Forget today’s anemic, vanilla sex teenage vampires and campy zombies, this time of year my memory conjures up Snoopy and his ongoing battle with the Red Baron, popularized in the Peanuts comic strip and in the TV special It’s the Great Pumpkin Charlie Brown. Snoopy’s nemesis was inspired by the Red Baron of history, WWI German ace Manfred von Richthofen.
Richthofen flew an assortment of aircraft during his career but is most commonly associated with a red Fokker Dr.I. In fact most of the triplanes he flew were not all red, and he only scored 19 of his 80 victories in the aircraft. At best Richthofen was the partially-red Baron, unless you think of the blood he spilled.
Snoopy never did vanquish his nemesis, he was usually the vanquished, but Richthofen was shot down and killed just after 11 a.m. on 21 April 1918, while flying over Morlancourt Ridge, near the Somme River. The Baron had been pursuing (at very low altitude) a Sopwith Camel piloted by novice Canadian pilot Lieutenant Wilfrid “Wop” May of No. 209 Squadron, Royal Air Force. In turn, Richthofen was spotted and briefly attacked by another Camel piloted by friend (and flight Commander) of May’s, Canadian Captain Arthur “Roy” Brown, who had to dive steeply at very high speed to intervene, and then had to climb steeply to avoid hitting the ground. Richthofen turned to avoid this attack, and then resumed his pursuit of May.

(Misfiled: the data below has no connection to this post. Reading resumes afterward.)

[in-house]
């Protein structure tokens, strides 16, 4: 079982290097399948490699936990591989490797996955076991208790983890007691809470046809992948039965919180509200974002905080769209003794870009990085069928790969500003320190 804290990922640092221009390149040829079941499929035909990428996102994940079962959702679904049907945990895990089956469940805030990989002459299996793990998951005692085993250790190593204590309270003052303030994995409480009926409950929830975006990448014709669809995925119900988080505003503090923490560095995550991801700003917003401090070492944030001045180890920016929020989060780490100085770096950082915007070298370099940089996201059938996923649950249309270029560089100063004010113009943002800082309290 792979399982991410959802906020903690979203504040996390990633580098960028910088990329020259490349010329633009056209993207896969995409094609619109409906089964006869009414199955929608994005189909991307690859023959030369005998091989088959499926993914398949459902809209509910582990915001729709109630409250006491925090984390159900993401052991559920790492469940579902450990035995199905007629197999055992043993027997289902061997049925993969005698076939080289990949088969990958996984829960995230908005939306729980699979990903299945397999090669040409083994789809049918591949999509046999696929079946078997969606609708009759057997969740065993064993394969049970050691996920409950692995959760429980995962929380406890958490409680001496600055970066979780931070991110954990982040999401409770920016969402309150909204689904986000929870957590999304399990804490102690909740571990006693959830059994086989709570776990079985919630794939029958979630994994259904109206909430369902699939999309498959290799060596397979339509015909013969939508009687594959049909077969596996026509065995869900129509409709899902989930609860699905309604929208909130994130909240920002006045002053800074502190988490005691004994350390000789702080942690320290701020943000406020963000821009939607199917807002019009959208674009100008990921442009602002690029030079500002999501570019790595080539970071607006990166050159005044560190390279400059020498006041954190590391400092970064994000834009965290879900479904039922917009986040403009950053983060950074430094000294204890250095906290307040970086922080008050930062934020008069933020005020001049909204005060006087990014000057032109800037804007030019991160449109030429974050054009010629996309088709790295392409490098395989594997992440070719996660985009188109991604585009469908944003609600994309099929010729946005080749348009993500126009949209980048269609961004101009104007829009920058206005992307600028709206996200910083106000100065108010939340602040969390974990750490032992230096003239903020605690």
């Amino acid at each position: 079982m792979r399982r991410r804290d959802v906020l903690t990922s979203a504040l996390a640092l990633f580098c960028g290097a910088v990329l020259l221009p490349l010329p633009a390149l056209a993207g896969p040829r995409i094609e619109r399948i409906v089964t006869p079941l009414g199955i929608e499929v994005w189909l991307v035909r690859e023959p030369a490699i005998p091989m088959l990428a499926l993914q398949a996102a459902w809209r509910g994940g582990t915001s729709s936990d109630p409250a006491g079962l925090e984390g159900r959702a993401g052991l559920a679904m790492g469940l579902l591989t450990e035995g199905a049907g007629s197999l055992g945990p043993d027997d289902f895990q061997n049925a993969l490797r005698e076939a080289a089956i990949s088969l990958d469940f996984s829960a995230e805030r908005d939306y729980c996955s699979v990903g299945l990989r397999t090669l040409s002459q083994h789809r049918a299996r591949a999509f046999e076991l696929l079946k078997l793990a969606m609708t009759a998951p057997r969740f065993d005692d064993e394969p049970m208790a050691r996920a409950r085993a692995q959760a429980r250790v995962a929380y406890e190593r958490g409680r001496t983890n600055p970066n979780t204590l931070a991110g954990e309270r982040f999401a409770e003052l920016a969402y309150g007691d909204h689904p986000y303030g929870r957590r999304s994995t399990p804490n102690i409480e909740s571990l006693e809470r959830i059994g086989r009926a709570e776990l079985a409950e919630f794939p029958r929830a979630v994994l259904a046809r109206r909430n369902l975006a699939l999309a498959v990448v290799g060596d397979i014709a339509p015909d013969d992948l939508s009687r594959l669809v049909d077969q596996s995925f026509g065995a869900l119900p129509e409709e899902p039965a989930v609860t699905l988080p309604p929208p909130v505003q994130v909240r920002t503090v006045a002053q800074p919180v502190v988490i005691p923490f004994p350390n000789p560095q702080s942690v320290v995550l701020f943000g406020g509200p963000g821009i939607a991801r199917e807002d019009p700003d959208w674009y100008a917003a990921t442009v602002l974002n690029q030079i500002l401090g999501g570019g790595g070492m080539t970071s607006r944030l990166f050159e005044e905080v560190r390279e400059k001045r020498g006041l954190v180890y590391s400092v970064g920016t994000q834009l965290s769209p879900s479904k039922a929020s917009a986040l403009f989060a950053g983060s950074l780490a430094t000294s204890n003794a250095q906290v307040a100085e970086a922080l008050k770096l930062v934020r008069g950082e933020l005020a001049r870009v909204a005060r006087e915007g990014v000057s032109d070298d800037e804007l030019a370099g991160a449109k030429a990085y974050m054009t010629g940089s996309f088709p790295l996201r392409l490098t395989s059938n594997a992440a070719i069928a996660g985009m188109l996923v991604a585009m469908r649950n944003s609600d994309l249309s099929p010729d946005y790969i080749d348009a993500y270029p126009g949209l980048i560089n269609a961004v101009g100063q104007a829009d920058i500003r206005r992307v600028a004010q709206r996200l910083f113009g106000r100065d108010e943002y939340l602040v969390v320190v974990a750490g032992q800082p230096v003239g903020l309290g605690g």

It was almost certainly during this final stage in Richthofen’s pursuit of May that he was struck by a single .303 bullet, which caused such severe damage to his heart and lungs that it must have produced a quick death. In the last seconds of his life he managed to make a controlled landing in a field on a hill near the Bray-Corbie road, just north of the village of Vaux-sur-Somme, in a sector controlled by the Australian Imperial Force.
Richthofen’s death has been controversial. The RAF credited Roy Brown with the victory but experts now generally agree that Richthofen was killed by Australian anti-aircraft fire. Regardless of who actually shot down the Red Baron, he was buried in the cemetery at the village of Bertangles, near Amiens, on 22 April 1918. Six airmen with the rank of Captain — the same rank as Richthofen — served as pallbearers, and a guard of honour from the squadron’s other ranks fired a salute. Allied squadrons stationed nearby presented memorial wreaths.
Sources: Fokker Dr I Aces of World War I (Osprey), Wikipedia
All aircraft art by Mikhail Bykov